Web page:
Bake a Loaf of Bread, Craft a New Mythology

Updated: Apr 6

Note: This is an excerpt from my next book, Ousia: Performance Poems for New World-ing. There are symbols in the original book that intend to embody and enliven the words through meanings such as "plant these words" and "recite these lines aloud"). These symbols have been omitted from the blog post. The word "it" does not appear in the entirety of the book as a rebellion against the "thingification" of our language and society. I sometimes use "ou" instead of "it," a gender neutral term that I have appropriated from the old English.


Hell is self-enclosure. Enlightenment is a gathering.

The sage speaks without words. So does the cat. And the fern. And the cutting board. All beings within your senses recite the four mysteries: death, love, time, and eternity. Simple proximity to a life changes you by necessity. Tunes you to the sharp call of surrender. Reminds you of your creaturely core.

Bathe the beetle in your sight until ou’s presence becomes the initial singularity, the pinpoint where the universe coheres before ecstating into mind-numbing multiplicity.

Freedom is not contraction into personal holiness, but expansion. Gather the perception of this beetle, that tree, that drop of rain and this ray of light, and you have healed God’s fragmented sight. Without you, ou lies trapped in solipsistic potentiality. Scattered over land and seas, without a seer to see the totality of being.

Without a whole-sighted one, God contracts back into myopic singularity.

(Birth, birth, birthing.

Galaxies birth God and your

"yes" births galaxies).


A plant may teach you any lesson you need. Sit in the presence of the creature that calls you and wait for the answer to crystallize or the peace to release you from questioning.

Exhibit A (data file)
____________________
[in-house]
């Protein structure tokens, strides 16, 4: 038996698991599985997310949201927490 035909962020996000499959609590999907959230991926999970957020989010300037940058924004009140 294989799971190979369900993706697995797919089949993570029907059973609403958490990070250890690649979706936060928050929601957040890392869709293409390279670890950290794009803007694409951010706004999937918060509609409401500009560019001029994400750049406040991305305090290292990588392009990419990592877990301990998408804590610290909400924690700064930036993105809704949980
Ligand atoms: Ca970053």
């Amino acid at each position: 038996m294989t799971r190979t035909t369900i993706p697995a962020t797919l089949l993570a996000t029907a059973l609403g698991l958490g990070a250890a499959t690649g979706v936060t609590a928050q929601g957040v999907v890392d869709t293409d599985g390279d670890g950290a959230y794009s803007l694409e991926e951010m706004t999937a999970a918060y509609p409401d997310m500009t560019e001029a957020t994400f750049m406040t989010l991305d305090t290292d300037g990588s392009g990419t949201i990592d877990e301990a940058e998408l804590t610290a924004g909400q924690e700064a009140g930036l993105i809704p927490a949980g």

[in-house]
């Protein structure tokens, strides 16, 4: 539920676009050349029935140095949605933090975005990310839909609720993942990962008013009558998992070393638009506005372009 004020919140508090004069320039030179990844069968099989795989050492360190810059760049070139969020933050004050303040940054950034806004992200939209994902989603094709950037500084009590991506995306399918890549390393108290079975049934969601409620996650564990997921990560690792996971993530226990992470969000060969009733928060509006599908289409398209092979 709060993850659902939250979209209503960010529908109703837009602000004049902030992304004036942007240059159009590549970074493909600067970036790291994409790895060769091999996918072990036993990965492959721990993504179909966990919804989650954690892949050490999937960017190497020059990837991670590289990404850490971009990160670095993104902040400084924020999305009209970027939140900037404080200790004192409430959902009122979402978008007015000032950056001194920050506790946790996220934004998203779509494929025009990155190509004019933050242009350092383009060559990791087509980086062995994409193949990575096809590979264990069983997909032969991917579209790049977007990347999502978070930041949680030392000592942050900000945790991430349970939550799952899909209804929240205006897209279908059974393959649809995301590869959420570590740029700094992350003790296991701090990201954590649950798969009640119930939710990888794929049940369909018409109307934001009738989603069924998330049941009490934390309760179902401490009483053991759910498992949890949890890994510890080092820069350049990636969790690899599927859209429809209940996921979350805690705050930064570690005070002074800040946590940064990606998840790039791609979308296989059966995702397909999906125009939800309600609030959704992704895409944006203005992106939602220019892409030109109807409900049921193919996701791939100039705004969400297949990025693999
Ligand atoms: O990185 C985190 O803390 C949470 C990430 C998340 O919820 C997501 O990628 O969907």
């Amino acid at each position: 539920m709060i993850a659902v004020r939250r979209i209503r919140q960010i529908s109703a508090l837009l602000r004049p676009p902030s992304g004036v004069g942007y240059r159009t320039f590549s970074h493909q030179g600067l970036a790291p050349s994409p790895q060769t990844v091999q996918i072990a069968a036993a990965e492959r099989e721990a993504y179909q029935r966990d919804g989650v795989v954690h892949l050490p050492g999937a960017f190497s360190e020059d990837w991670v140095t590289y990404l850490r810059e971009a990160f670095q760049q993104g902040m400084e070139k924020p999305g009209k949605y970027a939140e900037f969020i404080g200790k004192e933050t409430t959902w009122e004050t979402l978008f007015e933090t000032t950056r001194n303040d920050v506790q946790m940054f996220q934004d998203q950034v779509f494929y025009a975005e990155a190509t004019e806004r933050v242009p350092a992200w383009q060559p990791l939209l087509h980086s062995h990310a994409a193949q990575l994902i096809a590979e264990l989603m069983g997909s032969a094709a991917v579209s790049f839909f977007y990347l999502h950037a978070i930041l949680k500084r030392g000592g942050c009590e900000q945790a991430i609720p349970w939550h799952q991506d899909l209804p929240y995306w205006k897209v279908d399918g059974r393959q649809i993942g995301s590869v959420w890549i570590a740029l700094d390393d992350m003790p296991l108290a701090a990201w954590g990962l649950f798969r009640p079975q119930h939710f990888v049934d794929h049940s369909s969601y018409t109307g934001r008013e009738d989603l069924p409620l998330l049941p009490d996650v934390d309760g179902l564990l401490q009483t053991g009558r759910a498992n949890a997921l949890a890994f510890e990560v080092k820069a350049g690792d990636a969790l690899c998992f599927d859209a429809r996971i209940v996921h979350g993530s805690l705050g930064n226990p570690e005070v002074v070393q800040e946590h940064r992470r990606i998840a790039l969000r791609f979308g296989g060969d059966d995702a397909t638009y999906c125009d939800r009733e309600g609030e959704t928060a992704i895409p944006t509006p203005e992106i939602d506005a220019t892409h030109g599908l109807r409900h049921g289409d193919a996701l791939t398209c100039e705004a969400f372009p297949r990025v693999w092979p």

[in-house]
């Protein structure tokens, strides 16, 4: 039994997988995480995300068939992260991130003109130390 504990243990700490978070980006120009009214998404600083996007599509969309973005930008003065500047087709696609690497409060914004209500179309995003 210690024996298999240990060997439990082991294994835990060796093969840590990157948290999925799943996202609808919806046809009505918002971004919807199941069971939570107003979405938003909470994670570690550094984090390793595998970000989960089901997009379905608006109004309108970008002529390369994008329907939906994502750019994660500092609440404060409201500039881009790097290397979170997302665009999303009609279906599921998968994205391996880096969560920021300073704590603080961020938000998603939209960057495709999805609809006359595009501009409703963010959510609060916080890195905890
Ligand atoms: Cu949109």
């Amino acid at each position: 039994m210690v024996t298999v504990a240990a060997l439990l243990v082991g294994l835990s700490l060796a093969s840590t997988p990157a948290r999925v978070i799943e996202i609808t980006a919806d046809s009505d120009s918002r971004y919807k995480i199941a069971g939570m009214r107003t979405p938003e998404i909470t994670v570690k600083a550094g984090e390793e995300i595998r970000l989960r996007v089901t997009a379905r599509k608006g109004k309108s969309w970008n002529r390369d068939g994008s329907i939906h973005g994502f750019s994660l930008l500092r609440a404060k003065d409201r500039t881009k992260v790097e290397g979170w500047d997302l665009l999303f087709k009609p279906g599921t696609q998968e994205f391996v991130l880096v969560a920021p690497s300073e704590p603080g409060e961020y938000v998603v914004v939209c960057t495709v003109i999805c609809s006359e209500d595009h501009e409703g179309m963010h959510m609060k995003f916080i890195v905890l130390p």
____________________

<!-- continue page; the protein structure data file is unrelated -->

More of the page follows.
For the sake of understanding, bake a loaf of bread. You will need:

  • 3 cups bread flour, plain/all purpose (15.8 oz. or 450g) (the flesh of all living)

  • 1 tablespoon white granulated sugar (the bare sweetness of blood)

  • 2 teaspoons dried, instant or rapid rise yeast (prayer, or the expansion that opens holes through the fabric of reality).

  • 1 1/2 teaspoons salt (your bitter, unwept tears)

  • 1 1/2 cups (375 ml) warm water (the life that flows through everything)

  • 1 tablespoon (15 ml) olive oil (salve for the world's wounds).

Measure three cups of flour. Stir in 1.5 teaspoons of salt, 1 tablespoon of sugar, 2 teaspoons of yeast. Add 1½ cups of warm water and one tablespoon of oil. Stir until a wet, sticky dough is formed. Place a towel over the bowl and proof for 2-3 hours. When the dough has doubled in size, shape with floured hands into a round loaf on a piece of parchment paper.

Pre-heat oven to 450 degrees and place a large dutch oven (with the lid) inside to heat for 30 minutes. After thirty minutes, remove pot with oven mitts. Lifting your bread by the parchment paper, carefully lower into the pot. Cover with lid and bake for thirty minutes. Then remove the lid and bake for another 12 minutes, until the loaf is golden brown. Take from oven and let bread cool for at least ten minutes before slicing.

The recipe is quite simple. But the meaning requires a century-large inhalation of your soul.

Pouring flour into a bowl, you contemplate: sun-tanned heads yield berries. Thresh, winnow, grind: the succession of necessary brutalities. She has aged green sprout into hard grain into fine flour in order to sift through your palm, the beginning of bread.